Angelina Jolie Unbound
Angelina Jolie has morphed before our eyes from wild child to humanitarian and mother of four. An intimate chat with a woman of much importance.
By Chris Connelly
Photo Credit: Cliff Watts
On this clear afternoon in early spring, Hollywood Boulevard is crammed with tourists jostling for a glimpse of a celebrity -- any celebrity -- as black cars pull up to the Blades of Glory premiere. If only they knew that at this very moment, the starriest of them all was at a hotel close by. The lobby is dark and quiet, the restaurant empty. A booth in the back has been prepared with two place settings. I've done this with Angelina Jolie before, so I know enough to take the seat that faces the room. She'll be down in a moment, I'm told.
Soon she is striding across the floor wearing...well, do you really think you'd notice, with That Face proffering a cordial hello in your direction? Up close, Jolie's fabled eyes and lips aren't the carnival attractions you might expect -- without some wicked thought to animate them, they don't seem overtly suggestive -- but there's no mistaking her world-class allure. The dark jacket she's wearing over a sleeveless blouse and pants mutes her curves; my initial impression is that she seems both thinner and livelier than the last time we met, two years ago.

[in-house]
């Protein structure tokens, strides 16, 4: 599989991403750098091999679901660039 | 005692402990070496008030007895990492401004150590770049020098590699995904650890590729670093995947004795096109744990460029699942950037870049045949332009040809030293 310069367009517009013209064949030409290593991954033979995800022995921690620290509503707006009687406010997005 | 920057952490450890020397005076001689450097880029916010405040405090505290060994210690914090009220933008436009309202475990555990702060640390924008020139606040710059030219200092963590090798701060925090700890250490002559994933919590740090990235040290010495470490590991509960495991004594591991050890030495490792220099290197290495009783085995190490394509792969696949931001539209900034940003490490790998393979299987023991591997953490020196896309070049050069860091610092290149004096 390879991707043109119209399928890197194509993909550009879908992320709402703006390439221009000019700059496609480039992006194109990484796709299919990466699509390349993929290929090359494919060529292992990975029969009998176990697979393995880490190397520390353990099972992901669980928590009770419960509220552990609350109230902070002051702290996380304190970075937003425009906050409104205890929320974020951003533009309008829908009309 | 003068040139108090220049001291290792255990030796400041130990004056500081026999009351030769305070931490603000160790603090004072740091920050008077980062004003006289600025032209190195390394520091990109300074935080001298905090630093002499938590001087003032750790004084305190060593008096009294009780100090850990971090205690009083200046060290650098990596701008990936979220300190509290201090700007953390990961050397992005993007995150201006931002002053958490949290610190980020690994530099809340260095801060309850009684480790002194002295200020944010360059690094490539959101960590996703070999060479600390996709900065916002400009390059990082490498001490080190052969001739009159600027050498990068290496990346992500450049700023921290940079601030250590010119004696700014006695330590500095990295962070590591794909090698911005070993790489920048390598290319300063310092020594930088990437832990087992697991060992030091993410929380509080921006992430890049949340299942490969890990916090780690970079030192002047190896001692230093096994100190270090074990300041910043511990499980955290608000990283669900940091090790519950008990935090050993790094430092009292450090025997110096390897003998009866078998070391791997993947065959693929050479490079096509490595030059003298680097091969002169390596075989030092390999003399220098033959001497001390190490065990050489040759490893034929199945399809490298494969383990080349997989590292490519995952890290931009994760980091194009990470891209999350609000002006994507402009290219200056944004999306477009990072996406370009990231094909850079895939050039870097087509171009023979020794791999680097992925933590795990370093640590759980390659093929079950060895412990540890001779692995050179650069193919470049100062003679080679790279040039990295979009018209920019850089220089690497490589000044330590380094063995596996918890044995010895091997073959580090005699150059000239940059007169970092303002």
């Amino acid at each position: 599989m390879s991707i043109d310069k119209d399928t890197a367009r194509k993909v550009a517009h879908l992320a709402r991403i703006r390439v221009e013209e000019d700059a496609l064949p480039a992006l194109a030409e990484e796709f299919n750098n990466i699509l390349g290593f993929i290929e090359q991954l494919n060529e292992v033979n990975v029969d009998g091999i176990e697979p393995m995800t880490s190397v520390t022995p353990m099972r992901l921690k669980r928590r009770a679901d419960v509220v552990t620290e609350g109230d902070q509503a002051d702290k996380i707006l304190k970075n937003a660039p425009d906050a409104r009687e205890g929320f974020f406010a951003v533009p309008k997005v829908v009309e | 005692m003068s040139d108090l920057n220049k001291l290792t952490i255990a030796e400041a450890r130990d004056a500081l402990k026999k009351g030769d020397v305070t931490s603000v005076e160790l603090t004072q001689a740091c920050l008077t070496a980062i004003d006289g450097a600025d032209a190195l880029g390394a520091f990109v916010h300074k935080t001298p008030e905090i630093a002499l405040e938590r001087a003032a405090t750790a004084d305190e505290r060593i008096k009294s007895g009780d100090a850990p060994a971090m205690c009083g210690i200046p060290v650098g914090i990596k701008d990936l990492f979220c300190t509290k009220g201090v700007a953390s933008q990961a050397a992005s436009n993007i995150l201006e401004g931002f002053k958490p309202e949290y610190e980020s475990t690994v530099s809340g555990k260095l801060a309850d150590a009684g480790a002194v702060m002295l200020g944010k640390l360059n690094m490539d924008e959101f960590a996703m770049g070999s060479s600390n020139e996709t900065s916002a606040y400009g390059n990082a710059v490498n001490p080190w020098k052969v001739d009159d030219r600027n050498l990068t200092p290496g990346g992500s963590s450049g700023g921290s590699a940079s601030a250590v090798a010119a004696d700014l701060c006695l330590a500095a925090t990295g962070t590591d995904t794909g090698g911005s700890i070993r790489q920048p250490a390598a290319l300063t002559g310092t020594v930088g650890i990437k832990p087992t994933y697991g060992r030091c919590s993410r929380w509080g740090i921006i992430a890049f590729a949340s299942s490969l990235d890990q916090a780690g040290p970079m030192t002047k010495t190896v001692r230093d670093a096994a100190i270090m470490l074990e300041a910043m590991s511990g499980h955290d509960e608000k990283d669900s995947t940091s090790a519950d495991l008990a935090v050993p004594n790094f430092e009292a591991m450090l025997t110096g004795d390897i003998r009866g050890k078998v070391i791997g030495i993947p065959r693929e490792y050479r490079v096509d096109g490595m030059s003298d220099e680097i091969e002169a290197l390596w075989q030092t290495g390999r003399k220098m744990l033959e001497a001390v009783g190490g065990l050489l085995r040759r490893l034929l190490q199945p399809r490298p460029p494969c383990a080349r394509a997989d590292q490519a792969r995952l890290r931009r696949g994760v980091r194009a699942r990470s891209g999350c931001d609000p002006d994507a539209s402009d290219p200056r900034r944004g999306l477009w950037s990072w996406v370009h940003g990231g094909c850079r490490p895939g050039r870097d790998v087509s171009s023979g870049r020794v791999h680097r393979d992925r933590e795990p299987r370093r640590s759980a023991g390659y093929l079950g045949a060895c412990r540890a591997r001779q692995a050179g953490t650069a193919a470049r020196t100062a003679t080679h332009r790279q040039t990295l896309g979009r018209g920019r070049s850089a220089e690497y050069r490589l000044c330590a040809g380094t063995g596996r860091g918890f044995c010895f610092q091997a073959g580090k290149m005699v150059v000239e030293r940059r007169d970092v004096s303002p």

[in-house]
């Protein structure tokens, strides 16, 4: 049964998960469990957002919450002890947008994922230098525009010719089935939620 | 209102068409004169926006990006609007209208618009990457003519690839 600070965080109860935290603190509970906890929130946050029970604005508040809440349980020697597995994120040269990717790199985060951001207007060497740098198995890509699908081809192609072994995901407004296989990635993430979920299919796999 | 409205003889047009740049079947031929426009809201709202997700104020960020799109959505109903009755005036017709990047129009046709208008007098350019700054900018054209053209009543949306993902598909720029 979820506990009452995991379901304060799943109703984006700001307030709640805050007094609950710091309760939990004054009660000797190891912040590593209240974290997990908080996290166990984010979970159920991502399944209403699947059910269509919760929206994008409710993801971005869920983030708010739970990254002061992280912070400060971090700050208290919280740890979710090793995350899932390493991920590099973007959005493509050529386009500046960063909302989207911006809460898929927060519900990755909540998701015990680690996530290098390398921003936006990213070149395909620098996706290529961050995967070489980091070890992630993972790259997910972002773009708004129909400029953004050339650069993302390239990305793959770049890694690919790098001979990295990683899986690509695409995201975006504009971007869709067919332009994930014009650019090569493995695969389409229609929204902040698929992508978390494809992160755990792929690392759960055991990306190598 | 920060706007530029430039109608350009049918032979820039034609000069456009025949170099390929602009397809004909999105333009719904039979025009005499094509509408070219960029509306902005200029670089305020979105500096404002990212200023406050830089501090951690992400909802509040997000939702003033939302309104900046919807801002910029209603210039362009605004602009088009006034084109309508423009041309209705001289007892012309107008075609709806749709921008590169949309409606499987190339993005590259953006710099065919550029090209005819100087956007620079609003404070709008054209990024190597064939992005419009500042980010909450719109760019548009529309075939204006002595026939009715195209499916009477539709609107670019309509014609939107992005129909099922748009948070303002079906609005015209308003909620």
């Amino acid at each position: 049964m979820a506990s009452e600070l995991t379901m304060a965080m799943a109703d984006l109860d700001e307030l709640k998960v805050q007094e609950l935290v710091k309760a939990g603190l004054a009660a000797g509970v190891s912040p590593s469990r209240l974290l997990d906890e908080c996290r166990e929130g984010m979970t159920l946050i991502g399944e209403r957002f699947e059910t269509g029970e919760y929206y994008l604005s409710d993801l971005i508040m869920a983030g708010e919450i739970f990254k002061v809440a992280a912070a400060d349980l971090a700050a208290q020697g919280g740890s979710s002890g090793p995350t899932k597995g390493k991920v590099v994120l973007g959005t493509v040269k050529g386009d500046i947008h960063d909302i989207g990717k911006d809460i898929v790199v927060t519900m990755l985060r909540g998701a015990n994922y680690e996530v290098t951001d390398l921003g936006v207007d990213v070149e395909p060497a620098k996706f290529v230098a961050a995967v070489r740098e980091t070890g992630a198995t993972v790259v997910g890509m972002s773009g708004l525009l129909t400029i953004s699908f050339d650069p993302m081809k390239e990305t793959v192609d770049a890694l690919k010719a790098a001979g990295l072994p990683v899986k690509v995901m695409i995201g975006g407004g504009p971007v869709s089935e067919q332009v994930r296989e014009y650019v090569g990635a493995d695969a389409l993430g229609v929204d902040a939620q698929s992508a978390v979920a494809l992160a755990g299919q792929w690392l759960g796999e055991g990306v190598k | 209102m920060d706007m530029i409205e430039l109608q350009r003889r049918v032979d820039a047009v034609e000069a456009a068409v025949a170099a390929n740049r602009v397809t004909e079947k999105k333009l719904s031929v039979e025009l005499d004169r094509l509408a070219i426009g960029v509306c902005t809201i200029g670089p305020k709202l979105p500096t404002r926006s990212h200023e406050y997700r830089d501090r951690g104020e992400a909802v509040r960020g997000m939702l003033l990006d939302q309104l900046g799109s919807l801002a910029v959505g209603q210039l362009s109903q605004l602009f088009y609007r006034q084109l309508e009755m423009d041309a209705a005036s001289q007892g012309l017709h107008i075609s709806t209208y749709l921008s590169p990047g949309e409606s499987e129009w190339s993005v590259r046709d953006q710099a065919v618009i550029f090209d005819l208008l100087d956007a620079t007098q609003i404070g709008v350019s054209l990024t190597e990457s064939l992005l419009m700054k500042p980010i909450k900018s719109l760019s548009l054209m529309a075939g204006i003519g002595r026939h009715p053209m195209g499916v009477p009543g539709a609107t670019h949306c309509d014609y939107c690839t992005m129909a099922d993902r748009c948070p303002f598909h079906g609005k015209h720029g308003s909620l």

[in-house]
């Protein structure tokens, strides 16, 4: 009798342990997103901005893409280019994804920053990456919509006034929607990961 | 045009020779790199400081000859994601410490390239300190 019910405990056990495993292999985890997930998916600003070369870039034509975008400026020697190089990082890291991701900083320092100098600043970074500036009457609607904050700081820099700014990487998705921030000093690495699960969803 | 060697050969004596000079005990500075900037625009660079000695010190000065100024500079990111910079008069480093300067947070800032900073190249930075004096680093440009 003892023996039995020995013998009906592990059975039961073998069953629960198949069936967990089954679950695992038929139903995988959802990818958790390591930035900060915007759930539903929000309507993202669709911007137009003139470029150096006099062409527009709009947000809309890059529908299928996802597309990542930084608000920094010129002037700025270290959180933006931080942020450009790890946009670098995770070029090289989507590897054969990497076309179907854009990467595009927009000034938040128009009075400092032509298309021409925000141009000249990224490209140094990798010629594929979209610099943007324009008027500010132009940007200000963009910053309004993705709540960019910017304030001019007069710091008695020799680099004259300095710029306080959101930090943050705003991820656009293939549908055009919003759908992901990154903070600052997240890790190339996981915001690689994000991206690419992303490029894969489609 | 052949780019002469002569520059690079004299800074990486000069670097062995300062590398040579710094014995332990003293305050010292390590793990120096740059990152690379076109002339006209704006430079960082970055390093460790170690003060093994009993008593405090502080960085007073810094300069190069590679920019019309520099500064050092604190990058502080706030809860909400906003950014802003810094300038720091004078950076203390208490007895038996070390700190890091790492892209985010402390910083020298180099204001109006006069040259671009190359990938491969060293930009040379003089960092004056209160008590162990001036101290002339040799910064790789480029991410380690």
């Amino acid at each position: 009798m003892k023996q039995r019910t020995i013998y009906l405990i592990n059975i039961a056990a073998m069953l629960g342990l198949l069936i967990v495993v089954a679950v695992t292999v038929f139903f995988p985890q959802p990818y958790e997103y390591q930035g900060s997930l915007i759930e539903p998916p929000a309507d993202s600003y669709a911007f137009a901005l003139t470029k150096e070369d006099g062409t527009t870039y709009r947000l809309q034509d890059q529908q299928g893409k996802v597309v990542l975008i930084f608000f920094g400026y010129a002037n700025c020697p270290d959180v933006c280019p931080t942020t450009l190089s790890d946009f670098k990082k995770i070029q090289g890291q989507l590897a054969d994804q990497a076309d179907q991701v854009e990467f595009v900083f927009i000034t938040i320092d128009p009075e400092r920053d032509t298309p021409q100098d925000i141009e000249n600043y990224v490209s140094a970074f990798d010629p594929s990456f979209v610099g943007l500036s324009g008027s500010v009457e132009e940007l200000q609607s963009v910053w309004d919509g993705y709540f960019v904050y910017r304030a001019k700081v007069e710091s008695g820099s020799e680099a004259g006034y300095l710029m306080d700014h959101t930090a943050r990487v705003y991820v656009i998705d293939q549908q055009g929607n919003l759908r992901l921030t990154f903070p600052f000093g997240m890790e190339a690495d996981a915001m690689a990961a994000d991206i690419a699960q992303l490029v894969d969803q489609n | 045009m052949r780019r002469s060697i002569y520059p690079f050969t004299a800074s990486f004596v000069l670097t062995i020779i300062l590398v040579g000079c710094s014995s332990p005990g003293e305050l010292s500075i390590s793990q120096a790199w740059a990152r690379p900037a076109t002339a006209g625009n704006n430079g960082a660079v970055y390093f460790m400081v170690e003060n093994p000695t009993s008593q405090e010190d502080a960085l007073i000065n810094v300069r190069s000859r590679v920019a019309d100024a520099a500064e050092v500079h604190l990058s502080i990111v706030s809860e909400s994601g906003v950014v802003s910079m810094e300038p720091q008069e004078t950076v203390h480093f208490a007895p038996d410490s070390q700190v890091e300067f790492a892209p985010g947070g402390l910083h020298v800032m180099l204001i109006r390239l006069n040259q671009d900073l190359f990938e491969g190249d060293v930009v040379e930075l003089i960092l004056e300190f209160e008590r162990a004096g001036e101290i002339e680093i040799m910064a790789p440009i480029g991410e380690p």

Jolie slides into the booth -- a perfectly normal-size woman, despite the statuesqueness she projects on film. The photographs that serve her up as a haughty vamp don't capture her conviviality one-on-one; warmth and good humor aren't qualities typically ascribed to Hollywood's archangel of passionate crusades. Furthermore, she's got that how-are-you gene generally not associated with the world-famous.
Which is to say, Jolie is something quite other than the cartoonish vixen she's been portrayed as in the tabloids. Judging from her choice of roles (riveting train wrecks in both Girl, Interrupted and Gia; the tomb-raiding ass-kicker in the Lara Croft films) to her well-chronicled offscreen adventures (challenging world leaders on humanitarian issues; piloting her own plane; giving birth by Cesarean section in Namibia), she's a heedless daredevil. In reality, however, she's a meticulous planner. "Brad always makes fun of me because I do that," she says. "I prepare for everything to go completely wrong. As I say to him, 'It's because I don't want anything to take me by surprise.'"